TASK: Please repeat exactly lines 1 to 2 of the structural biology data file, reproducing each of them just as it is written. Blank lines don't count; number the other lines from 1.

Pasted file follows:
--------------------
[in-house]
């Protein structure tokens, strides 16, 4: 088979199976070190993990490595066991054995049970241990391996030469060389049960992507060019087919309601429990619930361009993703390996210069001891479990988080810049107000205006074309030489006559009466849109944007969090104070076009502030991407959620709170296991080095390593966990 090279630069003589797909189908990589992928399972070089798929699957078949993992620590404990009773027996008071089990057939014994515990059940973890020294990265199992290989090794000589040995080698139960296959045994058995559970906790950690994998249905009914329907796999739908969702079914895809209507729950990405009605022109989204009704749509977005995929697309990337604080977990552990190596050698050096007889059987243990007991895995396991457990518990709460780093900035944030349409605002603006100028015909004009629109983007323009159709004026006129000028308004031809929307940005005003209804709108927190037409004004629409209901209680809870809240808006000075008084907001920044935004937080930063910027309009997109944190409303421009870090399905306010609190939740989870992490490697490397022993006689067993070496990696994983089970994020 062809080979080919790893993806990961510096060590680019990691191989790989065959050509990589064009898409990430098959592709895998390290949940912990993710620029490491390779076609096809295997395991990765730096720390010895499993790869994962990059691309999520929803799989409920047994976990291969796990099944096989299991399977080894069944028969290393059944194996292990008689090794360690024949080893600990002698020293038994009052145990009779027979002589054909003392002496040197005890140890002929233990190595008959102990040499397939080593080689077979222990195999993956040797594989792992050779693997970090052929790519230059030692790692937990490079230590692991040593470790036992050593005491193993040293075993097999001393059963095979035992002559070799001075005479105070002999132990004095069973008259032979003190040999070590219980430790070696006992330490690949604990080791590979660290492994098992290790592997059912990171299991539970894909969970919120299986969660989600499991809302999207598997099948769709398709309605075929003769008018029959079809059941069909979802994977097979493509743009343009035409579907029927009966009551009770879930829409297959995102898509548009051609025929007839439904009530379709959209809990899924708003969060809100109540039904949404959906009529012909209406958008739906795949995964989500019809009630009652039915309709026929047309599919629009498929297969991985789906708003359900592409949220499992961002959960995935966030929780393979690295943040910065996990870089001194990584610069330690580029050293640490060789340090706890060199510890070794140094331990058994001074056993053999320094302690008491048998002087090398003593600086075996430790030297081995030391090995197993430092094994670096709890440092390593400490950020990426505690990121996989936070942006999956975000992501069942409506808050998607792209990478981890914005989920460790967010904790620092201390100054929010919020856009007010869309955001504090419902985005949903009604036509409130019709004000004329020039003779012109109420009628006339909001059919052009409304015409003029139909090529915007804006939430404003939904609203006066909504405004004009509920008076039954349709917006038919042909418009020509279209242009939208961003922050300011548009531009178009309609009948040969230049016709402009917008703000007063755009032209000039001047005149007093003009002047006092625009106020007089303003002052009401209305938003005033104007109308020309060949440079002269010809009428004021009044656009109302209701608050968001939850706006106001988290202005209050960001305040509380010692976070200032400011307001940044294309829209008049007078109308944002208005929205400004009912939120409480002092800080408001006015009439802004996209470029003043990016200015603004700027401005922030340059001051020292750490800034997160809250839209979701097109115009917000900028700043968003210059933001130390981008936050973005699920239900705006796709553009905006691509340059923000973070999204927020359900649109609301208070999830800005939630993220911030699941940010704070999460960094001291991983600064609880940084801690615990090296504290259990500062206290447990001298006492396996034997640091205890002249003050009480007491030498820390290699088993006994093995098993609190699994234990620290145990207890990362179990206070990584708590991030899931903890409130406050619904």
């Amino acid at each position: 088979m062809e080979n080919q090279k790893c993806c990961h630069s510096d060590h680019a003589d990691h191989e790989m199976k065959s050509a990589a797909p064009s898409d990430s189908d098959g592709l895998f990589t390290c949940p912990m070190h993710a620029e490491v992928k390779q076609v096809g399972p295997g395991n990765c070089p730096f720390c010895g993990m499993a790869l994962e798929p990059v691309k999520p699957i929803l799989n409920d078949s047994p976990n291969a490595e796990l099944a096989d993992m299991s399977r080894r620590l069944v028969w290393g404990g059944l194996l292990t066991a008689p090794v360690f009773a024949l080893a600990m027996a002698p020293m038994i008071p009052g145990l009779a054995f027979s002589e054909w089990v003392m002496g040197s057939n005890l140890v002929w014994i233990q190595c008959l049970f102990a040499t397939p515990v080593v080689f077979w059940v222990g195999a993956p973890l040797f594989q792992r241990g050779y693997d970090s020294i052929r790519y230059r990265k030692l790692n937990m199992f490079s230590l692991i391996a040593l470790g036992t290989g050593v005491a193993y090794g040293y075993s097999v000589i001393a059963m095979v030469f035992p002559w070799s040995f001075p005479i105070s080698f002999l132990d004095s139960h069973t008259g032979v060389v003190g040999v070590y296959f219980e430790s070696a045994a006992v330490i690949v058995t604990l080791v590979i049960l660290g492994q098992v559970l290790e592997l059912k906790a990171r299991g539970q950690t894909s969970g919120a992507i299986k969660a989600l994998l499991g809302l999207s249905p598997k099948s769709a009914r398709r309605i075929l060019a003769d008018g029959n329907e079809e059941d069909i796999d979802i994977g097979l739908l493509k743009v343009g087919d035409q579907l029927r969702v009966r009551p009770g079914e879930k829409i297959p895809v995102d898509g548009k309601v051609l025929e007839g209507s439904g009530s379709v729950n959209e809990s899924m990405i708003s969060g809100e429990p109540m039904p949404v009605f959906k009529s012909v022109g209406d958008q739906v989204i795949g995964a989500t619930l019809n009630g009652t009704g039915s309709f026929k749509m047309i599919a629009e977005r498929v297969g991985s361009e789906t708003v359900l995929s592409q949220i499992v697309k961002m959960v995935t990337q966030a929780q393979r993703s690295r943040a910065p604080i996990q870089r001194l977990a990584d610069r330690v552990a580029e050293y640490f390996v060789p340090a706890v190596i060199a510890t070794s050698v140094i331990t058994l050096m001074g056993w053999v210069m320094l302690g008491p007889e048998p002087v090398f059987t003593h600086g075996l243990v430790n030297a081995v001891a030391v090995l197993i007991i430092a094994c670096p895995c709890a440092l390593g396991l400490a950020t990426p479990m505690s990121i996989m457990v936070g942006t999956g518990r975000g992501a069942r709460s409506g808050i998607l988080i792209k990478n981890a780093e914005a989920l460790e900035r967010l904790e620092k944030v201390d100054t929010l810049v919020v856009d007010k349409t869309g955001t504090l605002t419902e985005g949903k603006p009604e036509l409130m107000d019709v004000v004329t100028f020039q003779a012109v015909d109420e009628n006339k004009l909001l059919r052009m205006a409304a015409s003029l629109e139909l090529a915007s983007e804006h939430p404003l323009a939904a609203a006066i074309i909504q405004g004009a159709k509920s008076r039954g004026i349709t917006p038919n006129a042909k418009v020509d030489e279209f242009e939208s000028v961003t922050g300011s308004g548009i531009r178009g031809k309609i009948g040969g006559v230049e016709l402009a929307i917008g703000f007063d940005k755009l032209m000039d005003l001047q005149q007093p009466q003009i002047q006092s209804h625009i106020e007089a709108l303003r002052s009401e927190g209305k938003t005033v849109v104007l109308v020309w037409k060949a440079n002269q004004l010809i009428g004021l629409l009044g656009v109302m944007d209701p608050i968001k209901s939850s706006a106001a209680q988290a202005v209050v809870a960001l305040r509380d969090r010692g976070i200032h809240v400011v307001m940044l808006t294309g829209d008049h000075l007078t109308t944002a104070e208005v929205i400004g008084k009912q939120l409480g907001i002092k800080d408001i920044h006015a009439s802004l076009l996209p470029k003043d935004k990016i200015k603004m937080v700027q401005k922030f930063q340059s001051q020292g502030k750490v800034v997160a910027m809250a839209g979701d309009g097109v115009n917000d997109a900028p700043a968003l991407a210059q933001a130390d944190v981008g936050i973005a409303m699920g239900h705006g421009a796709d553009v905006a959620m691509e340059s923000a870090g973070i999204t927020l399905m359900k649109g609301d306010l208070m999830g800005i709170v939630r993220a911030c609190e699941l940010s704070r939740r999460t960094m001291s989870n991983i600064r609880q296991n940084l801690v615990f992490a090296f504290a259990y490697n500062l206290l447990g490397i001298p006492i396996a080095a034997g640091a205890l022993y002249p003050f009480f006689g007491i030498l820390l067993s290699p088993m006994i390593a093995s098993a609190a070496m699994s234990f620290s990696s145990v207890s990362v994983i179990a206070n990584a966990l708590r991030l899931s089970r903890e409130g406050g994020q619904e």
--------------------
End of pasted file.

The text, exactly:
[in-house]
């Protein structure tokens, strides 16, 4: 088979199976070190993990490595066991054995049970241990391996030469060389049960992507060019087919309601429990619930361009993703390996210069001891479990988080810049107000205006074309030489006559009466849109944007969090104070076009502030991407959620709170296991080095390593966990 090279630069003589797909189908990589992928399972070089798929699957078949993992620590404990009773027996008071089990057939014994515990059940973890020294990265199992290989090794000589040995080698139960296959045994058995559970906790950690994998249905009914329907796999739908969702079914895809209507729950990405009605022109989204009704749509977005995929697309990337604080977990552990190596050698050096007889059987243990007991895995396991457990518990709460780093900035944030349409605002603006100028015909004009629109983007323009159709004026006129000028308004031809929307940005005003209804709108927190037409004004629409209901209680809870809240808006000075008084907001920044935004937080930063910027309009997109944190409303421009870090399905306010609190939740989870992490490697490397022993006689067993070496990696994983089970994020 062809080979080919790893993806990961510096060590680019990691191989790989065959050509990589064009898409990430098959592709895998390290949940912990993710620029490491390779076609096809295997395991990765730096720390010895499993790869994962990059691309999520929803799989409920047994976990291969796990099944096989299991399977080894069944028969290393059944194996292990008689090794360690024949080893600990002698020293038994009052145990009779027979002589054909003392002496040197005890140890002929233990190595008959102990040499397939080593080689077979222990195999993956040797594989792992050779693997970090052929790519230059030692790692937990490079230590692991040593470790036992050593005491193993040293075993097999001393059963095979035992002559070799001075005479105070002999132990004095069973008259032979003190040999070590219980430790070696006992330490690949604990080791590979660290492994098992290790592997059912990171299991539970894909969970919120299986969660989600499991809302999207598997099948769709398709309605075929003769008018029959079809059941069909979802994977097979493509743009343009035409579907029927009966009551009770879930829409297959995102898509548009051609025929007839439904009530379709959209809990899924708003969060809100109540039904949404959906009529012909209406958008739906795949995964989500019809009630009652039915309709026929047309599919629009498929297969991985789906708003359900592409949220499992961002959960995935966030929780393979690295943040910065996990870089001194990584610069330690580029050293640490060789340090706890060199510890070794140094331990058994001074056993053999320094302690008491048998002087090398003593600086075996430790030297081995030391090995197993430092094994670096709890440092390593400490950020990426505690990121996989936070942006999956975000992501069942409506808050998607792209990478981890914005989920460790967010904790620092201390100054929010919020856009007010869309955001504090419902985005949903009604036509409130019709004000004329020039003779012109109420009628006339909001059919052009409304015409003029139909090529915007804006939430404003939904609203006066909504405004004009509920008076039954349709917006038919042909418009020509279209242009939208961003922050300011548009531009178009309609009948040969230049016709402009917008703000007063755009032209000039001047005149007093003009002047006092625009106020007089303003002052009401209305938003005033104007109308020309060949440079002269010809009428004021009044656009109302209701608050968001939850706006106001988290202005209050960001305040509380010692976070200032400011307001940044294309829209008049007078109308944002208005929205400004009912939120409480002092800080408001006015009439802004996209470029003043990016200015603004700027401005922030340059001051020292750490800034997160809250839209979701097109115009917000900028700043968003210059933001130390981008936050973005699920239900705006796709553009905006691509340059923000973070999204927020359900649109609301208070999830800005939630993220911030699941940010704070999460960094001291991983600064609880940084801690615990090296504290259990500062206290447990001298006492396996034997640091205890002249003050009480007491030498820390290699088993006994093995098993609190699994234990620290145990207890990362179990206070990584708590991030899931903890409130406050619904």